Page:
Sunday, September 7, 2008

Can Governments Choose Who Pays Taxes?

With the Presidential election campaign heating up in the US, the candidates often trade philosophical barbs regarding who should be taxed less/more and by how much. For example, Barrack Obama has repeatedly stated that he will lower taxes for 95% of American families. While politicians can use tax policies to increase or decrease activity for various sectors, they actually have a lot less control over who gains/loses from tax changes than people believe.

To illustrate, Wikipedia demonstrates a simple example where a government imposes a tax of $1 on every barrel of apples. They can either tax the buyer at the source (a sales tax of $1) or they can tax the supplier (an income tax of $1 per barrel sold). However, as the example illustrates, it doesn't matter who technically pays the tax, as supply and demand elasticities will determine who actually shoulders the burden of the tax.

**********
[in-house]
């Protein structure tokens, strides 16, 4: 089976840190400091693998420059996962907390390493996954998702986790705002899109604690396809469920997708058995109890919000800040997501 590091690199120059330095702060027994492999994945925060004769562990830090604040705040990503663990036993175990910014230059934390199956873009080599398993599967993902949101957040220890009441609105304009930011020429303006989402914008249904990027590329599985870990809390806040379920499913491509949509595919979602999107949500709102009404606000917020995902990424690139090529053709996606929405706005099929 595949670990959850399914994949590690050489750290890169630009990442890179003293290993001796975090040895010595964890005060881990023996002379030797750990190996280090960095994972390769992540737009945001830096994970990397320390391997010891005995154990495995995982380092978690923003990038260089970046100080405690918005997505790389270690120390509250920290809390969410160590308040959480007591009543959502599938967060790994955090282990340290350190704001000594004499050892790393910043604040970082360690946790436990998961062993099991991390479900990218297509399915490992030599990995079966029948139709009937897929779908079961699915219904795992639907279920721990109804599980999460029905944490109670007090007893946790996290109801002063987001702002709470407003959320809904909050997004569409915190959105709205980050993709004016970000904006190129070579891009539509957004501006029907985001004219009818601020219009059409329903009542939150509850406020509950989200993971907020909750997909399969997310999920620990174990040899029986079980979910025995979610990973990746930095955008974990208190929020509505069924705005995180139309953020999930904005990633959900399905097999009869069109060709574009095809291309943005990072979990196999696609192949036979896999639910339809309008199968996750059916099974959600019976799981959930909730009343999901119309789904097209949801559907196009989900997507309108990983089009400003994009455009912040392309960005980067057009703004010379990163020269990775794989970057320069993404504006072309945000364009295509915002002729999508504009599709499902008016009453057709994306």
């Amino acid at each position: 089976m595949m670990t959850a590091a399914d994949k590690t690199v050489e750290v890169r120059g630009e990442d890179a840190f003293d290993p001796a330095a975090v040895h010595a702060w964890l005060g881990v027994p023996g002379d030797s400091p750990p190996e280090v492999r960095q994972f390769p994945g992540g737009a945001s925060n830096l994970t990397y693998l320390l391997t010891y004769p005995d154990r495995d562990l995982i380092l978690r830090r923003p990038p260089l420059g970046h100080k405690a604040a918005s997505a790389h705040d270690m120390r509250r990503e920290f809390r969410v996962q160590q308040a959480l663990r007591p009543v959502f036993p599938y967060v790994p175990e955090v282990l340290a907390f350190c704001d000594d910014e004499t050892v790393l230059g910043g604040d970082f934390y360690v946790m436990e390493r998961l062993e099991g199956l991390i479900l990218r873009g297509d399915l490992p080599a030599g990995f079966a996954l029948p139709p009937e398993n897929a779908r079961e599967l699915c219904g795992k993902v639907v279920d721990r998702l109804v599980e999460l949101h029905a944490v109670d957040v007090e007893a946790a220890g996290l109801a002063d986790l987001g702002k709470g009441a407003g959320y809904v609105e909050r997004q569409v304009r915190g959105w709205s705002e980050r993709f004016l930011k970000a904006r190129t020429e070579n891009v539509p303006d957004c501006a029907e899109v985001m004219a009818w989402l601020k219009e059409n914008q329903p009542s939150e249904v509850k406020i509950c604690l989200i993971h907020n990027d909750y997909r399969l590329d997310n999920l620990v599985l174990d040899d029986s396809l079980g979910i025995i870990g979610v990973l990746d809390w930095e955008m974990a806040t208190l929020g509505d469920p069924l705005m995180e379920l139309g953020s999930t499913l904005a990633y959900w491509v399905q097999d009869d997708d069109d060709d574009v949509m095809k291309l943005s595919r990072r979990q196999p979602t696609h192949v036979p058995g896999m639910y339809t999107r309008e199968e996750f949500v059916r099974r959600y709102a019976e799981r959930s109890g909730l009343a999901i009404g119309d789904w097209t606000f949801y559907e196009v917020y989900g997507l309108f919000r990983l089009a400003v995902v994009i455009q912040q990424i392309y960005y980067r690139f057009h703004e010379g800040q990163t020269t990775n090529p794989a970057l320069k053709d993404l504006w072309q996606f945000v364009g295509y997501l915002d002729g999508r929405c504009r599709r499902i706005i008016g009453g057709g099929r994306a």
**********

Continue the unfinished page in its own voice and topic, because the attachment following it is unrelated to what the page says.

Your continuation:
Extrapolating this phenomenon to the supply and demand of labour suggests that whether politicians slap a tax on businesses or on workers, the effect will be determined by the market (based on the elasticities of supply and demand for labour). If businesses aren't expanding and have elastic demand for labour, workers will shoulder the burden of these taxes even if they are technically imposed on businesses.

Based on this conclusion, politicians are spending a lot of time and effort arguing over measures over which they have no control!

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